Wednesday, May 28, 2008

Blogger Beware

Just as the Internet is partially tainted by pop-up ads and untrustworthy sites, and email is almost ruined by spam, blogs are at risk for those whose primary interest is not necessarily for the good of the public. Though Web 2.0 technology, which blogs are a part of, increase the ability for individuals to connect and share information, there is also pleny of room for scams, sales pitches, and other forms of misinformation. This is particulary troublesome for healthcare/ medical blogs, since patients suffering from a particular ailment may be more susceptible to messages that promise a cure.
One of our recent medical school graduates, Dr. Fred Weiss, pointed me toward one such website/blog at

The premise does sound legitimate:

"This web site is designed as an aide in helping patients and their families address the concern of medical misdiagnosis. We built this as a place where people can share stories and learn from others’ experiences."

They even take efforts to state that they are not trying to blame doctors, but rather raise awareness, increase discussion, and hopefully solve the problem. Thus far there are two "posts" from "patients" who relate their stories of being misdiagnosed with cancer, and relieved to find out it was only an infection. You are similarly encouraged to post your own personal experience with misdiagnosis.

Here's the catch. There is one impressive looking advertisement on this "blog" for Premerus Diagnostic Excellence. Premerus is a diagnostics imaging site where physicians refer to local premerus imagining centers, and then the images are sent to a central site where the "Premerus Expert" interprets the study and communicates this back with the physician. Though it is not entirely clear why the Premerus radiologist is better than your local radiologist, the site touts that their product "increases diagnostic accuracy, improves patient outcomes, and decreases health care costs." The site also discusses the common problem of....(get ready)....misdiagnosis.
It took some very simple Internet snooping to easily discover that the owner of and Premerus Diagnostic Excellence is one in the same!!

I am sure that using a blog deceptively to promote some product is not new and will continue for as long as blogs exist. However, this is particularly disturbing since the Chief Medical Officer Gregg P. Allen, M.D and the medical director Norman Scarborough, M.D. of Premerus are both physicians. Though promoting health care services can be done in an ethical way, this deceptive way of using a medical blog is certainly an infraction of the ethical standards of the medical profession.

If you use the Internet, and medical blogs, in particular as a source for medical information, make sure to check on the source of information. Look at the "about" section to view the author's credentials. Look at who advertises on the site. Advertising is not inherently bad (I am up to $5 profit on my Google Ad for this blog), but look out for potential conflicts of interest. Finally, I believe the only way to solve this problem is to collectively police. If you find an unscrupulous medical blog, do more than just ignore it, call it out and warn others. This was my intent for this post.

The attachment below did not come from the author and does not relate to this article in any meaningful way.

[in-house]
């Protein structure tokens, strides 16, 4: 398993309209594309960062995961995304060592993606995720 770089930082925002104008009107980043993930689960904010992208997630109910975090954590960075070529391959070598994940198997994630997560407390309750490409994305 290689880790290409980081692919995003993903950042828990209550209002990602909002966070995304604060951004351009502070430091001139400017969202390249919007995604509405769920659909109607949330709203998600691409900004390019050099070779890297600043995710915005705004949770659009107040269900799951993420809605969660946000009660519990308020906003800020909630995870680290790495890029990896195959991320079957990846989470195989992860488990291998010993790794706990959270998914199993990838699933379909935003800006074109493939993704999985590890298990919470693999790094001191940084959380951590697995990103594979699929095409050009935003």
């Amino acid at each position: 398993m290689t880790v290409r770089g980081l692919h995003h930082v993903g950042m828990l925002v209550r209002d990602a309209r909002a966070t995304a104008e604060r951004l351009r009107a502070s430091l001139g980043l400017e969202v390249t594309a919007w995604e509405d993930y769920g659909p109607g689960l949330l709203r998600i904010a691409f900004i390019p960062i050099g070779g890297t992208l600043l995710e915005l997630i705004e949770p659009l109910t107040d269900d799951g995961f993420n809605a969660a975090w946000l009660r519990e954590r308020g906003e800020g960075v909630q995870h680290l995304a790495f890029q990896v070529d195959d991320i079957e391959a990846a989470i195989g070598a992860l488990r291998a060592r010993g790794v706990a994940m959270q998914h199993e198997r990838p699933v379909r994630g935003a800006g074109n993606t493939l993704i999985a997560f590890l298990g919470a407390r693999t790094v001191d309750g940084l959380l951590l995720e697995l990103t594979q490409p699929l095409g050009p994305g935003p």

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Anonymous said...

Dr Mintz

Just thought your readers would like a up date I have been Chantix
For 3 day know and I am doing ok. No bad dreams yet start taking 2 pills tomorrow
Also I want to thank you for the help on my husband. Talk at you soon

Dr. Matthew Mintz said...

that's great news!

Anonymous said...

Dr. Mintz

Well I have been on Chantix now for 9days know. Know really bad dreams.
But starting the 8th day I have had a headache on and off all day I am very sad not depressed just sad. Well it pass the headaches and sadness. Is this part of what happens
When you quite smoking.

ROB said...

Hello Dr,
I have been taking for the past week due to having my wisdom teeth surgically removed. Can i start my prescription of chantix while still taking vicoden?

Dr. Matthew Mintz said...

Rob, I can not give you specific medical advice over a blog without seeing you as a patient. However, in general, there is no known contraindication for vicoden and Chantix. That said, Chantix like any other drug that works on the brain can cause changes in mental function. Narcotics do this as well. In general, would use both together with caution. I would recommend you contact your regular doctor for more specific information.

Nurse Mary said...

Dr. Mint, My husband was on chantix for three months and didn't quit smoking but cut down from over a pack a day to about 3 cigarettes a day. He had NO unwanted SE.
He has fibromyalgia and cannot take neurontin or Lyrica due to bad SE with those. However, while on Chantix he had the very pleasant SE of being virtually pain free. No pins and needles in his hands/feet, no deep muscle pain, and no muscle spasms.
Has there been any studies of Chantix being used for neurological pain? Or use over a longer​period?
Thank you

Dr. Matthew Mintz said...

@Nurse Mary, I am not aware of Chantix being used for neurological pain, but it does stimulate areas of the brain to release dopamine, which is a substance associated with memory and mood. However, recent data suggest it may be involved with chronic pain. So, while I would obviously recommend consulting his physician, there is least a theoretical reason for Chantix to be helping.
As far as long term use, Chantix is really only meant for 6 months of treatment. However, given a very good safety profile (and because of some initial concerns, it has been studied extensively), long term use is probably safe in general.
Again, I would advise him to speak to his doctor to review all the pros and cons.